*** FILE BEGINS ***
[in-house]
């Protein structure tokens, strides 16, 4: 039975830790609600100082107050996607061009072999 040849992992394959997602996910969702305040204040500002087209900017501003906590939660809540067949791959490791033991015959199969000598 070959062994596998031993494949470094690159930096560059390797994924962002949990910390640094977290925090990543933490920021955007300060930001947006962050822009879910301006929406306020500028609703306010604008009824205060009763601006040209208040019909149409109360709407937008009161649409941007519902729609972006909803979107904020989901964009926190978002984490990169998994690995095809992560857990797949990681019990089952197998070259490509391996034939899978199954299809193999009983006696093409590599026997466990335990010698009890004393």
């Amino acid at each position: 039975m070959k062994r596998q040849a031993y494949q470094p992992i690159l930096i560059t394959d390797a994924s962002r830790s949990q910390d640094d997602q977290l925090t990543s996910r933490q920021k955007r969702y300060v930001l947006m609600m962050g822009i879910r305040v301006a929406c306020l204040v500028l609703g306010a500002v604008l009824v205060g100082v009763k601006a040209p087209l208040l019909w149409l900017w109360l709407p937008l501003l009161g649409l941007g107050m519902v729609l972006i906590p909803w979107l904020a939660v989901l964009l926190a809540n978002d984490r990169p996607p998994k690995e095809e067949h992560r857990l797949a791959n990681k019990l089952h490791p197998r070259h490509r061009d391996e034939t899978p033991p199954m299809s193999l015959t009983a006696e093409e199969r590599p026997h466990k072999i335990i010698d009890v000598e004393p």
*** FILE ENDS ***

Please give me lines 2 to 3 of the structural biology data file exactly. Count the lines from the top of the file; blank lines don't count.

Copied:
């Protein structure tokens, strides 16, 4: 039975830790609600100082107050996607061009072999 040849992992394959997602996910969702305040204040500002087209900017501003906590939660809540067949791959490791033991015959199969000598 070959062994596998031993494949470094690159930096560059390797994924962002949990910390640094977290925090990543933490920021955007300060930001947006962050822009879910301006929406306020500028609703306010604008009824205060009763601006040209208040019909149409109360709407937008009161649409941007519902729609972006909803979107904020989901964009926190978002984490990169998994690995095809992560857990797949990681019990089952197998070259490509391996034939899978199954299809193999009983006696093409590599026997466990335990010698009890004393």
């Amino acid at each position: 039975m070959k062994r596998q040849a031993y494949q470094p992992i690159l930096i560059t394959d390797a994924s962002r830790s949990q910390d640094d997602q977290l925090t990543s996910r933490q920021k955007r969702y300060v930001l947006m609600m962050g822009i879910r305040v301006a929406c306020l204040v500028l609703g306010a500002v604008l009824v205060g100082v009763k601006a040209p087209l208040l019909w149409l900017w109360l709407p937008l501003l009161g649409l941007g107050m519902v729609l972006i906590p909803w979107l904020a939660v989901l964009l926190a809540n978002d984490r990169p996607p998994k690995e095809e067949h992560r857990l797949a791959n990681k019990l089952h490791p197998r070259h490509r061009d391996e034939t899978p033991p199954m299809s193999l015959t009983a006696e093409e199969r590599p026997h466990k072999i335990i010698d009890v000598e004393p």